Wednesday, April 02, 2008

Da capo

I recently caught my semesterly plagiarist. This one came with some especially enraging particulars--but really, don't they all?

More surprising than the details of this case is what I discovered while assembling the paperwork to make a formal charge of academic dishonesty. I hadn't received certain documents back from my department chair, who was out of town, so she directed me and her secretary to the place in her office where I could find them: among a stack of other pending plagiarism charges. Rifling through these to find mine, I discovered that not one, not two, but three of the students I've charged with plagiarism in the past have new charges being brought against them by my colleagues.

I'd like to say that this gave me some sense of satisfaction, but really it just depressed me. Being caught once, you'd think, would put the fear of God in a student, especially since RU has a policy of two-strikes-and-you're-out (i.e., dismissed from the college). One of the students I caught in the past was radically unsmart and already failing my class, so I'm not surprised she did it again. But my other past plagiarists were canny and mostly diligent students, whom I even rather liked, and I'd have hoped that they'd have learned from the experience.

But if I've learned anything, now, it's this: it's not personal. It may feel as though my plagiarists are saying that they don't think I'm smart enough to catch them--but apparently they think equally poorly of my colleagues and of themselves: that they're not smart enough to do their own work, or make time to do their own work, or get help when they need it, or recognize when they shouldn't be in college in the first place.

Maybe this will keep me from dissolving in a rage the next time I catch one.

11 comments:

neophyte said...

I continue to be baffled by this phenomenon. Not that it happens, but that it happens with such alarming regularity, and that so many people do it.

I think there was one case of plagiarism during the entire time I spent at the Petri Dish, and it was a huge deal. It got covered in the student newspaper and followed with some interest. It's possible that other cases were reported but ran under the radar as freak first-offenses.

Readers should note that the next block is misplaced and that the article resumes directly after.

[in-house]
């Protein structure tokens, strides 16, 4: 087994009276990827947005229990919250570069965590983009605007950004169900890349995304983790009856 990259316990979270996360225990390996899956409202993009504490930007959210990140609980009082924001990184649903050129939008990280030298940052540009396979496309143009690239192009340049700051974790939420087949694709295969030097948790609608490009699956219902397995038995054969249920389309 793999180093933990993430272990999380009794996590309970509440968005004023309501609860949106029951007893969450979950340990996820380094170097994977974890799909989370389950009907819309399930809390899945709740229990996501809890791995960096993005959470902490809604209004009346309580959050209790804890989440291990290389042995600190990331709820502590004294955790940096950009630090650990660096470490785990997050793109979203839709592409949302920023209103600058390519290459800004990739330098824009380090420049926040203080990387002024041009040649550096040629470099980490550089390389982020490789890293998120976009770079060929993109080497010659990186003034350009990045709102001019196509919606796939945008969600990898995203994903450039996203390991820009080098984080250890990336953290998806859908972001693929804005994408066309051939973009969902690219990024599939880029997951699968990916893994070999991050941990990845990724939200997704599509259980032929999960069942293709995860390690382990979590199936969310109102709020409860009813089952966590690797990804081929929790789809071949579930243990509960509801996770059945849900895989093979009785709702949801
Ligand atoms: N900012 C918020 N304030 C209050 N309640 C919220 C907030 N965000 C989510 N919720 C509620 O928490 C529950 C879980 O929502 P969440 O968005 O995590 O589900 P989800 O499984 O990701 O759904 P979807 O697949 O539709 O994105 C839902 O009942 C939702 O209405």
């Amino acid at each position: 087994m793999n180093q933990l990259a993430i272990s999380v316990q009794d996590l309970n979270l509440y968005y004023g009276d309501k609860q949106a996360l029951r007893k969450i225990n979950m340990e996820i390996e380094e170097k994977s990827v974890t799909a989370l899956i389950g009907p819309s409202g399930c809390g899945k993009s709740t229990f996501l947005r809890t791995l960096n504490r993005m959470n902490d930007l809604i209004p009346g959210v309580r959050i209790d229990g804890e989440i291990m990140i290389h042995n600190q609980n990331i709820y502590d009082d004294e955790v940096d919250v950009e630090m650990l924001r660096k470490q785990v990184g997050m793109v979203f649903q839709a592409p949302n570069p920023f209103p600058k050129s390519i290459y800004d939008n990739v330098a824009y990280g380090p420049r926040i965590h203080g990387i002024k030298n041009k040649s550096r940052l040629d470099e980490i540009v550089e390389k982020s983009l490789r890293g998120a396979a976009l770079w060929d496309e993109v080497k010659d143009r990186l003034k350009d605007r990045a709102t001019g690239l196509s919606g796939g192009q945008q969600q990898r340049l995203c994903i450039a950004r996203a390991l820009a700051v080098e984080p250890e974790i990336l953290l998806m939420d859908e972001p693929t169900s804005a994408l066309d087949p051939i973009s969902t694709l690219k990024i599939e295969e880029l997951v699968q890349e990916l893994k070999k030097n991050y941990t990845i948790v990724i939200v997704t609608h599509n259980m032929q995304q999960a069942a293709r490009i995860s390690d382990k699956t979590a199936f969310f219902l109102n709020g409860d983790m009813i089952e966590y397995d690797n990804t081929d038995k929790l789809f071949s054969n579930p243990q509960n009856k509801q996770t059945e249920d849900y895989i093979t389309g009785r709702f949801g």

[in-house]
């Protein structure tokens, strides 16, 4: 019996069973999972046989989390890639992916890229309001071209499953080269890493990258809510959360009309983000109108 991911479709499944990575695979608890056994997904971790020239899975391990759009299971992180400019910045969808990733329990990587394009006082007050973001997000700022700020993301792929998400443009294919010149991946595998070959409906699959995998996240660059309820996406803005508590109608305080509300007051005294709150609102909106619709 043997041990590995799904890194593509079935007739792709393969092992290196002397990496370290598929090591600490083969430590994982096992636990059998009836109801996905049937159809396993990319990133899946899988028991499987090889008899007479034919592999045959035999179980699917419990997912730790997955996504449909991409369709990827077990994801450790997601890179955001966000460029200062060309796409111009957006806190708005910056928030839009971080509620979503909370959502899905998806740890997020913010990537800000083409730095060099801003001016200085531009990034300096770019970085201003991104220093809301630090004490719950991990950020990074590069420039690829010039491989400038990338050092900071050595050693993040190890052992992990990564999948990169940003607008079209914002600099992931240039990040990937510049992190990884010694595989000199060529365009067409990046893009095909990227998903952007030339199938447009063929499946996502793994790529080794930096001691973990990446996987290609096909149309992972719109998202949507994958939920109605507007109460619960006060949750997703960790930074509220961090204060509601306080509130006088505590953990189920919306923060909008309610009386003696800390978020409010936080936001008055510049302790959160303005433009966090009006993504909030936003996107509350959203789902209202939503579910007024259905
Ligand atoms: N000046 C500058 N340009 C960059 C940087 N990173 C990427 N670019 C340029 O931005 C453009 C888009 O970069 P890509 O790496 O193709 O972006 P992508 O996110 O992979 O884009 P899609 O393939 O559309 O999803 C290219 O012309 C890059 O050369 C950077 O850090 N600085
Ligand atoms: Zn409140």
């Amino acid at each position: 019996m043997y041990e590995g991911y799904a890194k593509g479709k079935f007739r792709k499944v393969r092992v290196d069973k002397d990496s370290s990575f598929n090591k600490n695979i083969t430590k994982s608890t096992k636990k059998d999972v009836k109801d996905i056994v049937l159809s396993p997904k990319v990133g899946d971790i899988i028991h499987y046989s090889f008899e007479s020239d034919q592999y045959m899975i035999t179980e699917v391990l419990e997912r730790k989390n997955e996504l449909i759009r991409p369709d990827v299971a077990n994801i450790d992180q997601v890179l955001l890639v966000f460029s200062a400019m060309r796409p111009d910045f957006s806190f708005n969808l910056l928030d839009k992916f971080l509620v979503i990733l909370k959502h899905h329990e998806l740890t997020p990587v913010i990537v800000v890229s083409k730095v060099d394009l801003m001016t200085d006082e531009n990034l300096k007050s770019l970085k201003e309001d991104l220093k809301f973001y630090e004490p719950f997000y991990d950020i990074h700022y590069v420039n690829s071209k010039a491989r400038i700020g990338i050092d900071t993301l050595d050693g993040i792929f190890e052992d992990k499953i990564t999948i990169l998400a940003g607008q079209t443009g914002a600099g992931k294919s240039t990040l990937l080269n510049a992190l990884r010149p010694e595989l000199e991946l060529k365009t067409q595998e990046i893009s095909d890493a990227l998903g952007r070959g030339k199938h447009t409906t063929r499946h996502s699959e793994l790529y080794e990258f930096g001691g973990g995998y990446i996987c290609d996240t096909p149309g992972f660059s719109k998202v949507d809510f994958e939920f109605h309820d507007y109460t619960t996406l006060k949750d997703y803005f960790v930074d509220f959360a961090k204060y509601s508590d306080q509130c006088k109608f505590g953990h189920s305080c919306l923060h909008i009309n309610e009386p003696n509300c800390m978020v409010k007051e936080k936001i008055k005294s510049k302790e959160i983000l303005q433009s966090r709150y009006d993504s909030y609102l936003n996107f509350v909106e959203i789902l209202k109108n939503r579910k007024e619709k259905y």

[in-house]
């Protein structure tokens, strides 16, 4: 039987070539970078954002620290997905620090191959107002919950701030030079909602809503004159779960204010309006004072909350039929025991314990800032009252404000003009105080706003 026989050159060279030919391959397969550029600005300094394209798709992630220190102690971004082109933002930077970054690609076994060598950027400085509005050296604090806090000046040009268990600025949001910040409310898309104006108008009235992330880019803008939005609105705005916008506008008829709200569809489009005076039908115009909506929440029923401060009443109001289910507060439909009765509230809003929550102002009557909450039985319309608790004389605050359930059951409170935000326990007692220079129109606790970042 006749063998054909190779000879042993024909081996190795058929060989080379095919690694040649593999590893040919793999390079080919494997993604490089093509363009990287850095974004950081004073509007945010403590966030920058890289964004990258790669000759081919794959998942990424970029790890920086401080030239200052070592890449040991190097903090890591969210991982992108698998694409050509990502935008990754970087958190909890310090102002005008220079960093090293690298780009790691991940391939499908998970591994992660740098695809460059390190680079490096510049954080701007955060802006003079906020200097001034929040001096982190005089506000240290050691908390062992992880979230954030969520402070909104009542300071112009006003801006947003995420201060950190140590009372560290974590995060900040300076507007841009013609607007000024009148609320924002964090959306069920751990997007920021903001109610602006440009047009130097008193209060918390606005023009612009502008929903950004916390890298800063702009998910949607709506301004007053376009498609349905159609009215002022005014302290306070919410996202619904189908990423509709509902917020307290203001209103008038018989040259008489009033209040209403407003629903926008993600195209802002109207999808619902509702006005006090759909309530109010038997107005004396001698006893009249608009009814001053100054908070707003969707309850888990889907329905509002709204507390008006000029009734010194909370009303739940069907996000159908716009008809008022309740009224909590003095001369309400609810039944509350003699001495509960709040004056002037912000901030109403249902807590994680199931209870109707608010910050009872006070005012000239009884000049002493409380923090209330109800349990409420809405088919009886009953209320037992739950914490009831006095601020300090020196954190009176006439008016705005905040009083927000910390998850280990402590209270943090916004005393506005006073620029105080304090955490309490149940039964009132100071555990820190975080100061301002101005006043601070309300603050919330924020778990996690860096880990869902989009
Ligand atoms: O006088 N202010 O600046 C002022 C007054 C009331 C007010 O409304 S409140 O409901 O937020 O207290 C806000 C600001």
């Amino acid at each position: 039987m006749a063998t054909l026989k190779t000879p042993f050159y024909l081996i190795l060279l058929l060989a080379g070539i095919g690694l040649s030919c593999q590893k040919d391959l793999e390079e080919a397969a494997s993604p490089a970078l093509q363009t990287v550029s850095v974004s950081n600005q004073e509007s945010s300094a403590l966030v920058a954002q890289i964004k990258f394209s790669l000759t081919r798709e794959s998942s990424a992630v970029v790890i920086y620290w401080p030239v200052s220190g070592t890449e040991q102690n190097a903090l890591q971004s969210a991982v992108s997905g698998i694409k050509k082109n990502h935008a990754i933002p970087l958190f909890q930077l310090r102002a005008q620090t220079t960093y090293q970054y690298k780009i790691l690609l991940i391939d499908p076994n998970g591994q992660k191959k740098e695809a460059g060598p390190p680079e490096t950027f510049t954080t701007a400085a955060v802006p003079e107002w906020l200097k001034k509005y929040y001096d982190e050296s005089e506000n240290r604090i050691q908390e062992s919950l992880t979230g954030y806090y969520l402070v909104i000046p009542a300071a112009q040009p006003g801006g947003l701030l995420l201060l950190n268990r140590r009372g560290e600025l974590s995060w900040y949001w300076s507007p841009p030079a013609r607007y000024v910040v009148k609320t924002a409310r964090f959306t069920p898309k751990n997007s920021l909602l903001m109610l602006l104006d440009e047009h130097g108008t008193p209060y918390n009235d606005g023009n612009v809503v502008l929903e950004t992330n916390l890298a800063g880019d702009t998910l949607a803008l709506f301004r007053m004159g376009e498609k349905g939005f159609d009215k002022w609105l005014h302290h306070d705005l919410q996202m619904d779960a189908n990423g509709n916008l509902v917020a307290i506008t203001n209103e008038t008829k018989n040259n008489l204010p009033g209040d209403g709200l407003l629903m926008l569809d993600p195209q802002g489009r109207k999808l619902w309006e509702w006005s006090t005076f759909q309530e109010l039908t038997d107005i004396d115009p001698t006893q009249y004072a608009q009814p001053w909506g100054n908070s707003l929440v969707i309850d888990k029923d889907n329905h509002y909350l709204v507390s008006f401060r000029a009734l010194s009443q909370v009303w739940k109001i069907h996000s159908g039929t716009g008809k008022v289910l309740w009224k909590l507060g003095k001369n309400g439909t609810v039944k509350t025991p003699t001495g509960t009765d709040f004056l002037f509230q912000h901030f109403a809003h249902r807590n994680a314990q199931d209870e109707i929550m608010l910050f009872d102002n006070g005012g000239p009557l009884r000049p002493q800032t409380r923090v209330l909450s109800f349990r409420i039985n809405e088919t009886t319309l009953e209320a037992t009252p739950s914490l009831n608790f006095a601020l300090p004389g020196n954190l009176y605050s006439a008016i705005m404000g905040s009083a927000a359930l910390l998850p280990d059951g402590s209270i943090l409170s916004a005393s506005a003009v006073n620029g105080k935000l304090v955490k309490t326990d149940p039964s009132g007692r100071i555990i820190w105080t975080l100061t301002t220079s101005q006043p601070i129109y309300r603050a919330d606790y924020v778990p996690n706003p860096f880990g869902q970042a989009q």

If punishment doesn't work, how about shame? Openly laughing at the student might be traumatic enough to prevent a repeat offense. And fun. (I've decided that any syllabus I ever design will carry the words of Morrissey en guise de plagiarism policy: "If you must write prose and poems, the words you use should be your own. Don't plagiarize or take on loan. There's always someone, somewhere, with a big nose, who knows, who'll trip you up and laugh when you fall.")

Susan said...

My favorite was when the student who was CHAIR OF THE ACADEMIC HONESTY COMMITTEE -- i.e. in charge of enforcing the honor code -- was guilty of plagiarizing. And he didn't get it -- all he'd done was take a chunk of a paper he'd written for another course and use it in my course. The fact that it didn't do the assignment (which was how I figured it out) seemed irrelevant to him, as did the fact that the policy clearly stated that papers could not be submitted for two courses without the consent of the instructors.

Sigh. In retrospect, it's funny, but it's hard to laugh at the time.

Flavia said...

Oh, I love that Smiths' song!

I'd guarantee you that there were plenty of plagiarism cases at Petri when you were there, Neo. Probably fewer than we get at RU, and almost certainly more intelligently-done. . . but it's everywhere. But they *aren't* publicized, and there's no reason they should be unless it's something spectacular (and for better or for worse, plagiarism is rarely spectacular!).

That being said, I'm more Javert-like in the pursuit of plagiarists than a lot of people, so I probably catch more. There's also the problem of the fact that 2/3 of the texts I teach are extremely well-known (thanks, Big Willie!) so there's just a lot more temptation.